Air bags reduce the chance of an upper body or head injury during a crash. According to NHTSA data:
- In frontal crashes, frontal air bags reduce driver fatalities by 29% and fatalities of front-seat passengers age 13 and older by 32%.
- NHTSA estimates that the combination of an air bag plus a seat belt reduces the risk of death in frontal crashes by 61%.
- From 1987-2015, frontal air bags saved 44,869 lives.
- In 2016, air bags are estimated to have saved 2,756 people.
One of those lives was Lynne McChristian. Early one morning in September 1999, McChristian was driving to work in Tampa.
As she turned left, an oncoming car plowed into the passenger side of her new Toyota Camry. The air bag in the steering wheel exploded in her face and her seat belt constricted with such force it broke her collarbone, she said. The car was totaled, but she was alive. She credits her life mostly to the air bag.
"The seat belt alone might not have been enough to prevent further damage to me," said McChristian, a spokeswoman for the Insurance Information Institute, a trade group focused on insurance education. "I could have hit that steering wheel with the force of that impact. That could have meant severe head trauma and facial damage."
Sometimes, the force required to quickly inflate air bags can injure people if they are seated too close to the air bag before it deploys, IIHS's Mueller said. The first generations of frontal air bags did injure a lot of people, experts say, because they deployed with greater force than those on later model cars.
NHTSA estimates that more than 290 deaths were the result of frontal air bag inflation in low-speed crashes from 1990-2008. Most of those deaths were in vehicles made before 1998, and more than 80 percent of people killed were not wearing a seat belt.
But in recent years, advanced government requirements have made serious injuries from properly functioning air bags rare. Technology has helped too. Sensors enable air bags to know if a 100-pound person is sitting close to the air bag or a 200-pound person is reclined in a seat, and "they can adjust to how soon, fast and how stiff that air bag deploys by those sensors," said Mueller.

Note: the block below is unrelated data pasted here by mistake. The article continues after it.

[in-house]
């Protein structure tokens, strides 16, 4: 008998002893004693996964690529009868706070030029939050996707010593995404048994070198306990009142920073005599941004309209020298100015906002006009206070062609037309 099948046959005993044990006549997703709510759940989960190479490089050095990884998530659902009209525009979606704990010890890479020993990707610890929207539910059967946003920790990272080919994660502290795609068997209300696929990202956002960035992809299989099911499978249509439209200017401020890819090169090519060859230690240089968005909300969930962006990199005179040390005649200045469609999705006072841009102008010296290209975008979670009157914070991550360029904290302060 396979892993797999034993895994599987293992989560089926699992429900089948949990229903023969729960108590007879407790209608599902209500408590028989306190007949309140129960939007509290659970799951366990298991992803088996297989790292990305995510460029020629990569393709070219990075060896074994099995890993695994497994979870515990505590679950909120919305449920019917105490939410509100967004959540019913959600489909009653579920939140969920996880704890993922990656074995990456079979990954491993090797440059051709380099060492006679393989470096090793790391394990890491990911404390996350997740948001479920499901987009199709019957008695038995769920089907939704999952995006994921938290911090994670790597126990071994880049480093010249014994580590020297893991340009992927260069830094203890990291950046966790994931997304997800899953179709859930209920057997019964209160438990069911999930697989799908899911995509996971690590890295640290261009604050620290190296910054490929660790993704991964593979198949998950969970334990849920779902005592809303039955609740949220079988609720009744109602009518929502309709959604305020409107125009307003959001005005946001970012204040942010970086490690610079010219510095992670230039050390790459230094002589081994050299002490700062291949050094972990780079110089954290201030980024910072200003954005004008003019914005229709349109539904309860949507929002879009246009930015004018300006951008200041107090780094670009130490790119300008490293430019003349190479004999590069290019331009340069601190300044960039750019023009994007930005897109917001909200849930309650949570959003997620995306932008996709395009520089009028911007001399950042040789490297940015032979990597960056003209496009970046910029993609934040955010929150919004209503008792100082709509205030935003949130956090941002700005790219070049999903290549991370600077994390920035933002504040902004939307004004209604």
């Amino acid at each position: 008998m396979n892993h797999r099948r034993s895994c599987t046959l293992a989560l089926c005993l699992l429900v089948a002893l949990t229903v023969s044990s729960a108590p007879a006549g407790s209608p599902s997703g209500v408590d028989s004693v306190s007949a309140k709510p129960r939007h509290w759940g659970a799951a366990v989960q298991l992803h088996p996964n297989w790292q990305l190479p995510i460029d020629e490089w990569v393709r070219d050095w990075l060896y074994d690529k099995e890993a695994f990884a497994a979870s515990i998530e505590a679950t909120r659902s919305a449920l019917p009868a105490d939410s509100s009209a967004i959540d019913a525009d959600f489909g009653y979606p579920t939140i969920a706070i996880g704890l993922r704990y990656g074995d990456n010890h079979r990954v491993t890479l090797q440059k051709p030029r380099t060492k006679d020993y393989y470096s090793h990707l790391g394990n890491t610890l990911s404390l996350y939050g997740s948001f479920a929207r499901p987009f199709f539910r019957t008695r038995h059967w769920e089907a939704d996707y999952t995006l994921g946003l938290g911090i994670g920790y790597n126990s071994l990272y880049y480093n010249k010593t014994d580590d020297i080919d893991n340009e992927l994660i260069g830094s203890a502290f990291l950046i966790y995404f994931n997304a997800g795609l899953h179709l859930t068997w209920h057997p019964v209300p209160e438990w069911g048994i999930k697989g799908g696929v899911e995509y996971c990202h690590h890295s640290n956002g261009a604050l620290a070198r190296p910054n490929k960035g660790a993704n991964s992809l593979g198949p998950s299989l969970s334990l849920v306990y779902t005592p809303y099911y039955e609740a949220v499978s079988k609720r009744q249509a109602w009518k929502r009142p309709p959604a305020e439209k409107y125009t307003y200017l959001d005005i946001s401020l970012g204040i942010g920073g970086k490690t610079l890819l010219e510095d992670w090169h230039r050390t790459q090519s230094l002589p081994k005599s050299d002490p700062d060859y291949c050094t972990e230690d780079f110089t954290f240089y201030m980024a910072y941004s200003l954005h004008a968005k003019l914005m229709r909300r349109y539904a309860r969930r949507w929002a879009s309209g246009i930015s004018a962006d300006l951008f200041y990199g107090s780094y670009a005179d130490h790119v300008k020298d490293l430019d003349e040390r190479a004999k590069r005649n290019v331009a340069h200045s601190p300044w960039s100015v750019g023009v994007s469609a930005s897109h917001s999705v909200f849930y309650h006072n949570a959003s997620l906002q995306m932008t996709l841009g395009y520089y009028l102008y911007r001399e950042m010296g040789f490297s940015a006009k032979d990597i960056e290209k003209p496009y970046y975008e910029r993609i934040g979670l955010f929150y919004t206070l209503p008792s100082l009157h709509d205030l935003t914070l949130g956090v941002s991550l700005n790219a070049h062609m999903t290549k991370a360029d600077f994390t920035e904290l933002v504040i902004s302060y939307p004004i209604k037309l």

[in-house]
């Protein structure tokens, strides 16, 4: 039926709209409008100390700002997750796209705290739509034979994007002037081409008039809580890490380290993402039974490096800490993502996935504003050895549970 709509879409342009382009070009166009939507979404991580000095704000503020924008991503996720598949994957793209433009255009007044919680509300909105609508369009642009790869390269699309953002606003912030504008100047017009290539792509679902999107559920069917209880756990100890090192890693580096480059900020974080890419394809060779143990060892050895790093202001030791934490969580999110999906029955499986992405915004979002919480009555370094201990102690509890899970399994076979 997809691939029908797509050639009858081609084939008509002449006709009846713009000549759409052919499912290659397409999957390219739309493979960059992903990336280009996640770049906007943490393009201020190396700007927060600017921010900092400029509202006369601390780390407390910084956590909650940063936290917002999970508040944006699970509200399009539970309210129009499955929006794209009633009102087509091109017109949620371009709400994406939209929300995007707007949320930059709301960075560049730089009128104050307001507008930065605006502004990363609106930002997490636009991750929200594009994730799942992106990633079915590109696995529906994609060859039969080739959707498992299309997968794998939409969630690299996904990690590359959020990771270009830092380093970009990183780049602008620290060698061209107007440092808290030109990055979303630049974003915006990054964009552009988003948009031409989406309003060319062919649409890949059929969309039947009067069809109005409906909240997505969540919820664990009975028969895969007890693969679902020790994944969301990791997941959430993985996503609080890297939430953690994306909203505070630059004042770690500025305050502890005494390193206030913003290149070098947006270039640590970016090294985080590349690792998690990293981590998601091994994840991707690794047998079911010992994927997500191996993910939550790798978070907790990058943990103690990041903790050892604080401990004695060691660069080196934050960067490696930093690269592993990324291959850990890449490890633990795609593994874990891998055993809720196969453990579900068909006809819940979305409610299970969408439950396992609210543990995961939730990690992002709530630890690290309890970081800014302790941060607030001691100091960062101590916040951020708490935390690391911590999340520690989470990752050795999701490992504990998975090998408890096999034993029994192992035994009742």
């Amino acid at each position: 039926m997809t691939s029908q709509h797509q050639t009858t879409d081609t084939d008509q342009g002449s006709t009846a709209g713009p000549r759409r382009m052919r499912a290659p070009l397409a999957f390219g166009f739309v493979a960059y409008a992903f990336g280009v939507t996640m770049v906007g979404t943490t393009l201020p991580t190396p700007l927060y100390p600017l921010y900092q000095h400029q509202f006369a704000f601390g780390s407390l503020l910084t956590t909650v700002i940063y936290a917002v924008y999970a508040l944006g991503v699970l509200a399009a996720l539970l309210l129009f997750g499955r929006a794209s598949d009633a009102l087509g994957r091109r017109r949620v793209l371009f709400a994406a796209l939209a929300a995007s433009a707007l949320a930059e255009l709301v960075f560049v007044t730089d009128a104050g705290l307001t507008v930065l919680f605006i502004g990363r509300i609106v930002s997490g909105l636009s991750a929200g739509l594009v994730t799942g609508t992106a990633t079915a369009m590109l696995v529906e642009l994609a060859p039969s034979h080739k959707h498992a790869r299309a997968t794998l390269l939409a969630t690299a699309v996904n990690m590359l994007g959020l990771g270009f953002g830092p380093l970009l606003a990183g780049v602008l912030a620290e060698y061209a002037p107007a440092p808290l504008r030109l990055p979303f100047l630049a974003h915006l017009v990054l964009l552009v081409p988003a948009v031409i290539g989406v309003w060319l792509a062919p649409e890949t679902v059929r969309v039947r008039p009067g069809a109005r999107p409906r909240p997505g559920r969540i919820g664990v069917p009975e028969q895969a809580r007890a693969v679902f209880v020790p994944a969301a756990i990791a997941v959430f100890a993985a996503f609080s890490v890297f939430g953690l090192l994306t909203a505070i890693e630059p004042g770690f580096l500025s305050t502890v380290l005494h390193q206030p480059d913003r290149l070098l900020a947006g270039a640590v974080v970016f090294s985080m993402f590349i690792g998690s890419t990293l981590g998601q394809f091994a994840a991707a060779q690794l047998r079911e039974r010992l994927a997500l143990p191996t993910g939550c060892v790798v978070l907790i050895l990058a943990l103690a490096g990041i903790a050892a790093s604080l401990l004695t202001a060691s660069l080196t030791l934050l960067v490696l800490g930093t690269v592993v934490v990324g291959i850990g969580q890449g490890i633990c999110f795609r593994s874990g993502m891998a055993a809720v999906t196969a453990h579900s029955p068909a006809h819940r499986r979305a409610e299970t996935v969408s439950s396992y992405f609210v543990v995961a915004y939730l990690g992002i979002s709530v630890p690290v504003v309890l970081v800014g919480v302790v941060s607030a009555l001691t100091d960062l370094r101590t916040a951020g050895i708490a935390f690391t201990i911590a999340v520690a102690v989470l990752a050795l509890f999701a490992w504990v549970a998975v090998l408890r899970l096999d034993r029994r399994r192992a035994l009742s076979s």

Air bag injuries today are typically minor and far less life threatening than the situation the person would have faced without an air bag, Mueller said.
"But we understand it could be a dangerous thing in the wrong context," said Mueller. "That's why if you're in a fender bender at 5 mph, your air bag doesn't deploy because there's some risk in that" deployment.
Sensing a crash
Here are some safety tips drivers and passengers should follow when driving in a car with air bags:
- Wear the seat belt. It helps save lives and minimize injury.
- Shorter people should maintain 10 inches between the steering wheel and their chest. The first 2 inches of an air bag deploying have the most force.
- Never put your feet on the dashboard.
- Hold the steering wheel at the 3-and-9 or 4-and-7 positions and do not have your hands on the center part marked "air bag."
- Pay attention to the road to avoid a collision in the first place.
Finally, safety experts say government tests air bags regularly to ensure they are as protective as possible, because if a person is in a high-speed crash, that person is better protected with a functioning air bag than without one.
"They are a highly tuned feature on your car that is far more intelligent than you can imagine," said Mueller. "They can sense a crash within milliseconds of hitting another vehicle or object. Air bags can deploy between 10 to 40 milliseconds of having a crash – that's a blink of an eye."
This article originally appeared on Detroit Free Press: Despite deaths, injuries and recalls, air bags still save lives